Venue in federal question cases is governed by 28 U.S.C. § 1391(b), which provides that venue is proper in any judicial district where any defendant resides if all defendants reside in the same state, or in any judicial district in which a substantial part of the events or omissions giving rise to the claim occurred. 28 U.S.C. §§ 1391(b)(1), (2). A corporation is deemed to reside in any judicial district where it would be subject to personal jurisdiction. 28 U.S.C. § 1391(c).

When determining proper venue, a court can look beyond the pleadings of the claim, and does not have to take a plaintiff's factual allegations as true. Murphy v. Schneider Nat'l, Inc., 362 F.3d 1133, 1137 (9th Cir. 2003). But when the facts are disputed, the trial court must draw all reasonable inferences and resolve all factual conflicts in favor of the non-moving party. Id. at 1138.

Ramos's Complaint states, "Venue as to all claims for relief asserted by this Complaint is proper in this District pursuant to 28 U.S.C. § 1391(a) because MOLINA have their principal places of business in this District." (Compl. ¶ 6.) Defendants, while arguing that MMS has only four employees in California, no offices in California, and derives no revenue from California, does not deny that MMS is incorporated in this district and that MHI has its principal place of business in California. (Brewer Decl. ¶¶ 2--3; O'Donnell Decl. ¶ 2.) Venue would therefore appear to be proper in California. 28 U.S.C. §§ 1391(b)(1), (c). But under § 1391(b)(2), that would not be the case, as none of the events giving rise to this claim occurred in California. 28 U.S.C. § 1391(b)(2).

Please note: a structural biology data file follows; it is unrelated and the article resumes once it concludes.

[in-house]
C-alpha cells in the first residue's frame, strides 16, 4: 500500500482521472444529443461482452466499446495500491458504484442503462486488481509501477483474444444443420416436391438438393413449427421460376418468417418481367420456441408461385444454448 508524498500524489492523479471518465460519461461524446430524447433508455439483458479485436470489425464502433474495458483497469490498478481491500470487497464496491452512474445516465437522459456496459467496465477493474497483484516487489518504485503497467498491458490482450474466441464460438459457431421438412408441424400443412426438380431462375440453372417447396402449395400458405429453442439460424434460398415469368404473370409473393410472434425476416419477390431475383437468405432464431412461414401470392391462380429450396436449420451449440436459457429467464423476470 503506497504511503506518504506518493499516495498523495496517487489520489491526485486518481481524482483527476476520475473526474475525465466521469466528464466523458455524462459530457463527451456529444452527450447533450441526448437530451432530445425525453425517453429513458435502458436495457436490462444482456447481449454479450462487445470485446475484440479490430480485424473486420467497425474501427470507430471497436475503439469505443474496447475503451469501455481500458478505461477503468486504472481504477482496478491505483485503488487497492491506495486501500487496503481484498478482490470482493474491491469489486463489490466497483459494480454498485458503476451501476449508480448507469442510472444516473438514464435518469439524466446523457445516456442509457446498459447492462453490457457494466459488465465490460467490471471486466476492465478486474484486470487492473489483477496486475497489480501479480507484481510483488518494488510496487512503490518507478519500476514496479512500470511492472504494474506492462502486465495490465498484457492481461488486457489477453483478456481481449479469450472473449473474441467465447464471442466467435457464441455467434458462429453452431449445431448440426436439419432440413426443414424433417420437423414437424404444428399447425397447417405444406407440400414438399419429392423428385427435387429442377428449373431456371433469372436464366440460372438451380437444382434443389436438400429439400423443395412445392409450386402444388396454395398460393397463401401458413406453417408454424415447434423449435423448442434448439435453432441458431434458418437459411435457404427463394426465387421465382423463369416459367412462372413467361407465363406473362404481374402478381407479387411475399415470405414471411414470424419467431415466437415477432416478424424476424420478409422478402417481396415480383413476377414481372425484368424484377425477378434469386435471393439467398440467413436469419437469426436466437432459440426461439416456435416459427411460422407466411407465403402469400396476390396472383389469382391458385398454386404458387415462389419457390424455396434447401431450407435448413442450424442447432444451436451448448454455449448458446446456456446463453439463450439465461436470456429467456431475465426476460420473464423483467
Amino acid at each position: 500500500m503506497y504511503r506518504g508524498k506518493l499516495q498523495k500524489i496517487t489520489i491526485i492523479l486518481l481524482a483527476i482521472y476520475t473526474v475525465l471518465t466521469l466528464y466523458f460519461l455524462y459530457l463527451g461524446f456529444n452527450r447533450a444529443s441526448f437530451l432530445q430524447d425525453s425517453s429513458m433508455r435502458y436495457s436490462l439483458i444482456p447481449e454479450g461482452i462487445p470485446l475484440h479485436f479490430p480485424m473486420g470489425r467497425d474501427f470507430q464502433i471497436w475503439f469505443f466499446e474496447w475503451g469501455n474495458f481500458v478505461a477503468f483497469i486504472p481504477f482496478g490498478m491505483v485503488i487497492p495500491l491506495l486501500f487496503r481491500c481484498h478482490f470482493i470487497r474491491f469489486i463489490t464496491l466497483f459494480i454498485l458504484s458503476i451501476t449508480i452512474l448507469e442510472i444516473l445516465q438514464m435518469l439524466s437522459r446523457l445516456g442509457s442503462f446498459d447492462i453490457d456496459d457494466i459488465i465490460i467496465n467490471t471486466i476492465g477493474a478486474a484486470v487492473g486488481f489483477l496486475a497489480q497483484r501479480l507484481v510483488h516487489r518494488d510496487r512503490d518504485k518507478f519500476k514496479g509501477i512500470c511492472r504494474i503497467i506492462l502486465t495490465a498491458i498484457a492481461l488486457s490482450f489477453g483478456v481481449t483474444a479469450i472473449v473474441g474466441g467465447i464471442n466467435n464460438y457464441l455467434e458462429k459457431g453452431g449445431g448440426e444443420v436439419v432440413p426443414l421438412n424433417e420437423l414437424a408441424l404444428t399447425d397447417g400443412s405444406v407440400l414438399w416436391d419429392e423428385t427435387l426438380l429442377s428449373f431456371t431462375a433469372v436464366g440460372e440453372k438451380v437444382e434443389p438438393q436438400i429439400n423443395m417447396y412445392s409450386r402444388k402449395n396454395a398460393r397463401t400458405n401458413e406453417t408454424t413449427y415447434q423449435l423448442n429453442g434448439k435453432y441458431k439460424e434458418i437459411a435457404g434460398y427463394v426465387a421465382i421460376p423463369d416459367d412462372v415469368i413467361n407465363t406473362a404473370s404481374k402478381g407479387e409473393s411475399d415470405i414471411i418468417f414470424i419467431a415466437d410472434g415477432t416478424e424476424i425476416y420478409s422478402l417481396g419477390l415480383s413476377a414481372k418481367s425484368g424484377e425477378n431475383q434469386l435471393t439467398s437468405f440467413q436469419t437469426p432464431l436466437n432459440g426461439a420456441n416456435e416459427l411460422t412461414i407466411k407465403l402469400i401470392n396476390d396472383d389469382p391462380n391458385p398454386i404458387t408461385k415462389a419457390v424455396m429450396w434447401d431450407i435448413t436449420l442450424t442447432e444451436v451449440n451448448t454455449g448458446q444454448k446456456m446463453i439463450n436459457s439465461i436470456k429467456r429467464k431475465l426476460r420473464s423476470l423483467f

Yet, Ramos's Title VII claims are governed by specialized venue rules. Causes of action arising under Title VII are subject to 42 U.S.C. 2000e-5(f)(3), which provides stricter venue requirements than § 1391. Title VII authorizes lawsuits to be filed "in any judicial district in the State in which the unlawful employment practice is alleged to have been committed," as well as: in the district where employment records are kept; in the district where the plaintiff would have worked but for the alleged unlawful practice; and if those provisions fail to provide a forum, in the district where the defendant keeps its principal office. 42 U.S.C. § 2000e-5(f)(3); Johnson v. Payless Drug Stores Nw., 950 F.2d 586, 587 (9th Cir. 1991).

The Court finds venue improper in this district for Ramos's Title VII claims because Ramos has not established that the events giving rise to his action have a significant connection to California. Ramos' Complaint is silent on the location where the instances of employment discrimination occurred. Defendants provide evidence that the employment decisions regarding Ramos took place in Virginia. (Brewer Decl. ¶ 8.) Further, Ramos does not allege that the employment records relevant to the alleged misconduct are maintained in this district, nor that he would have worked in this district but for Defendants' misconduct. Thus, Ramos has failed to demonstrate proper venue in this district for his Title VII claims.